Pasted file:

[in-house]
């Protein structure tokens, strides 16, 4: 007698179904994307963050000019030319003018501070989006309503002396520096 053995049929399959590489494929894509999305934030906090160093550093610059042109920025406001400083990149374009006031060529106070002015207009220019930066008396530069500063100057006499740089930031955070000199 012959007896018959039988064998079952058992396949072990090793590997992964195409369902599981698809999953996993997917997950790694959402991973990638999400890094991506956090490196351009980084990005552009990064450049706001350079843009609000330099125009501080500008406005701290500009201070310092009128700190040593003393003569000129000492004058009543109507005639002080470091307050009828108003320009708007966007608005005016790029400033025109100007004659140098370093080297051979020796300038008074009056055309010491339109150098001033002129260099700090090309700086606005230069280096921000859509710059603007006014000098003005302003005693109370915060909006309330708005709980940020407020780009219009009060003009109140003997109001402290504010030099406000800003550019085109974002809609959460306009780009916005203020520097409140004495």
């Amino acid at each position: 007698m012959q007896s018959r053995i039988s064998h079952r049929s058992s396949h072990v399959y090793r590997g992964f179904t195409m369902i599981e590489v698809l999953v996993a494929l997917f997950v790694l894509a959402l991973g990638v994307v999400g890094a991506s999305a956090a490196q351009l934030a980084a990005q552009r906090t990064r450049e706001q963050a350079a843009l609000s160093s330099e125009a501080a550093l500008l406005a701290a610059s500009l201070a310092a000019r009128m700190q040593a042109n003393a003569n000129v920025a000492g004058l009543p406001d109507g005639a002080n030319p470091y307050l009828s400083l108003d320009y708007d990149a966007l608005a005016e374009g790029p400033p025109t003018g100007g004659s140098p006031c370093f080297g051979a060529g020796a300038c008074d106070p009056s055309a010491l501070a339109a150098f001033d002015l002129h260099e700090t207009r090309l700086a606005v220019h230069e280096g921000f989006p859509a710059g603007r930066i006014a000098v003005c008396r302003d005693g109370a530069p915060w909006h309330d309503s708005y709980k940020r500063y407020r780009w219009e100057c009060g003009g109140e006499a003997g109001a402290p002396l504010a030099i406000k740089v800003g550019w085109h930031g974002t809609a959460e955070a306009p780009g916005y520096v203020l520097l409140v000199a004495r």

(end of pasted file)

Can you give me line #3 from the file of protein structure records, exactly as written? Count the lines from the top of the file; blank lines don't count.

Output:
């Amino acid at each position: 007698m012959q007896s018959r053995i039988s064998h079952r049929s058992s396949h072990v399959y090793r590997g992964f179904t195409m369902i599981e590489v698809l999953v996993a494929l997917f997950v790694l894509a959402l991973g990638v994307v999400g890094a991506s999305a956090a490196q351009l934030a980084a990005q552009r906090t990064r450049e706001q963050a350079a843009l609000s160093s330099e125009a501080a550093l500008l406005a701290a610059s500009l201070a310092a000019r009128m700190q040593a042109n003393a003569n000129v920025a000492g004058l009543p406001d109507g005639a002080n030319p470091y307050l009828s400083l108003d320009y708007d990149a966007l608005a005016e374009g790029p400033p025109t003018g100007g004659s140098p006031c370093f080297g051979a060529g020796a300038c008074d106070p009056s055309a010491l501070a339109a150098f001033d002015l002129h260099e700090t207009r090309l700086a606005v220019h230069e280096g921000f989006p859509a710059g603007r930066i006014a000098v003005c008396r302003d005693g109370a530069p915060w909006h309330d309503s708005y709980k940020r500063y407020r780009w219009e100057c009060g003009g109140e006499a003997g109001a402290p002396l504010a030099i406000k740089v800003g550019w085109h930031g974002t809609a959460e955070a306009p780009g916005y520096v203020l520097l409140v000199a004495r």